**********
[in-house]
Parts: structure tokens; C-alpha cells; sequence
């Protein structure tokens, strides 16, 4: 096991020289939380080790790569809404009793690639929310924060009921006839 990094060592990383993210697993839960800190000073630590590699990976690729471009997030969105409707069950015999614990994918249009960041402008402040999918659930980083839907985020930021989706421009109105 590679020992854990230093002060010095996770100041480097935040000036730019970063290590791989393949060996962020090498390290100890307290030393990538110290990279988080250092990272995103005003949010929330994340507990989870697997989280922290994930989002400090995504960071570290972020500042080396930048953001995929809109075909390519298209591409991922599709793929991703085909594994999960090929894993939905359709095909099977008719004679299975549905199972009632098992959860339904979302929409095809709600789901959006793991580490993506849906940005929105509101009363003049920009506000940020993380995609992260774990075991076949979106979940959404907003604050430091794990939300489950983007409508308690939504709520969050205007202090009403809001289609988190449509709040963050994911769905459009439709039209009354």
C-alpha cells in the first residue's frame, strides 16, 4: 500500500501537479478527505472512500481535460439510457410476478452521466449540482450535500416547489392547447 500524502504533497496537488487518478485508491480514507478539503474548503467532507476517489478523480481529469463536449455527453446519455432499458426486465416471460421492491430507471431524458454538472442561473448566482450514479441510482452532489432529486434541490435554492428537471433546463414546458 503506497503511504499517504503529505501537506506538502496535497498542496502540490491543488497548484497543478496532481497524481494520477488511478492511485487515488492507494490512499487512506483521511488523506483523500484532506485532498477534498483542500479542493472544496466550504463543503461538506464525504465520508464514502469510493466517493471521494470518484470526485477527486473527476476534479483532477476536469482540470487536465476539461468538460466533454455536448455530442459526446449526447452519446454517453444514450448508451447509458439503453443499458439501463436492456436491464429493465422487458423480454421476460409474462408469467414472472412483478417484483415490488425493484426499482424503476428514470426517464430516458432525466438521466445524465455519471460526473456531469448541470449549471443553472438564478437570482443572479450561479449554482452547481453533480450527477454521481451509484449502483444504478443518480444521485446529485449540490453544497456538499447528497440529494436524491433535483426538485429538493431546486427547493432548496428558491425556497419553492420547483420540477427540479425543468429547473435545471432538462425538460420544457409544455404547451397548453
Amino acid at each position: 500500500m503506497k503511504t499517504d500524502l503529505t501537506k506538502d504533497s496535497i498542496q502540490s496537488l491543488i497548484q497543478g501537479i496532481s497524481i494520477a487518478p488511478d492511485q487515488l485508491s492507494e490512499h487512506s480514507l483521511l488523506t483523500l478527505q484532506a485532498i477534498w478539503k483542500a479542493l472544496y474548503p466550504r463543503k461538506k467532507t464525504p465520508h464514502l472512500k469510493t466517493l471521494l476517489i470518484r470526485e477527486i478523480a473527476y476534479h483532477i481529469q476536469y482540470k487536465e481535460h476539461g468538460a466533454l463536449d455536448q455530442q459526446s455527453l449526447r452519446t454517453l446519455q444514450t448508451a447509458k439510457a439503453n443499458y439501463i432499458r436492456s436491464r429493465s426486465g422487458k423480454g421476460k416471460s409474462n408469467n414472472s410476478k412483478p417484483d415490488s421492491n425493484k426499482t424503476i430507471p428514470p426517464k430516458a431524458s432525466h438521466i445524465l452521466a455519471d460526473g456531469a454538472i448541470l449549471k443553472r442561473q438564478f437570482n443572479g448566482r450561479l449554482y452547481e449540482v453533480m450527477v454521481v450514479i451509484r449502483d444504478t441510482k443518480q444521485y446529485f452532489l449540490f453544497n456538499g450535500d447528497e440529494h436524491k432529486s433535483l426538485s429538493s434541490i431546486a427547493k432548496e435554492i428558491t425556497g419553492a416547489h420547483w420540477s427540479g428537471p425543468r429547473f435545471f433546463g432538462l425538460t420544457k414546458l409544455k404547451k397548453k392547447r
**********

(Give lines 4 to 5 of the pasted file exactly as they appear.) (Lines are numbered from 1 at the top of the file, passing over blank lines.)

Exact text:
C-alpha cells in the first residue's frame, strides 16, 4: 500500500501537479478527505472512500481535460439510457410476478452521466449540482450535500416547489392547447 500524502504533497496537488487518478485508491480514507478539503474548503467532507476517489478523480481529469463536449455527453446519455432499458426486465416471460421492491430507471431524458454538472442561473448566482450514479441510482452532489432529486434541490435554492428537471433546463414546458 503506497503511504499517504503529505501537506506538502496535497498542496502540490491543488497548484497543478496532481497524481494520477488511478492511485487515488492507494490512499487512506483521511488523506483523500484532506485532498477534498483542500479542493472544496466550504463543503461538506464525504465520508464514502469510493466517493471521494470518484470526485477527486473527476476534479483532477476536469482540470487536465476539461468538460466533454455536448455530442459526446449526447452519446454517453444514450448508451447509458439503453443499458439501463436492456436491464429493465422487458423480454421476460409474462408469467414472472412483478417484483415490488425493484426499482424503476428514470426517464430516458432525466438521466445524465455519471460526473456531469448541470449549471443553472438564478437570482443572479450561479449554482452547481453533480450527477454521481451509484449502483444504478443518480444521485446529485449540490453544497456538499447528497440529494436524491433535483426538485429538493431546486427547493432548496428558491425556497419553492420547483420540477427540479425543468429547473435545471432538462425538460420544457409544455404547451397548453
Amino acid at each position: 500500500m503506497k503511504t499517504d500524502l503529505t501537506k506538502d504533497s496535497i498542496q502540490s496537488l491543488i497548484q497543478g501537479i496532481s497524481i494520477a487518478p488511478d492511485q487515488l485508491s492507494e490512499h487512506s480514507l483521511l488523506t483523500l478527505q484532506a485532498i477534498w478539503k483542500a479542493l472544496y474548503p466550504r463543503k461538506k467532507t464525504p465520508h464514502l472512500k469510493t466517493l471521494l476517489i470518484r470526485e477527486i478523480a473527476y476534479h483532477i481529469q476536469y482540470k487536465e481535460h476539461g468538460a466533454l463536449d455536448q455530442q459526446s455527453l449526447r452519446t454517453l446519455q444514450t448508451a447509458k439510457a439503453n443499458y439501463i432499458r436492456s436491464r429493465s426486465g422487458k423480454g421476460k416471460s409474462n408469467n414472472s410476478k412483478p417484483d415490488s421492491n425493484k426499482t424503476i430507471p428514470p426517464k430516458a431524458s432525466h438521466i445524465l452521466a455519471d460526473g456531469a454538472i448541470l449549471k443553472r442561473q438564478f437570482n443572479g448566482r450561479l449554482y452547481e449540482v453533480m450527477v454521481v450514479i451509484r449502483d444504478t441510482k443518480q444521485y446529485f452532489l449540490f453544497n456538499g450535500d447528497e440529494h436524491k432529486s433535483l426538485s429538493s434541490i431546486a427547493k432548496e435554492i428558491t425556497g419553492a416547489h420547483w420540477s427540479g428537471p425543468r429547473f435545471f433546463g432538462l425538460t420544457k414546458l409544455k404547451k397548453k392547447r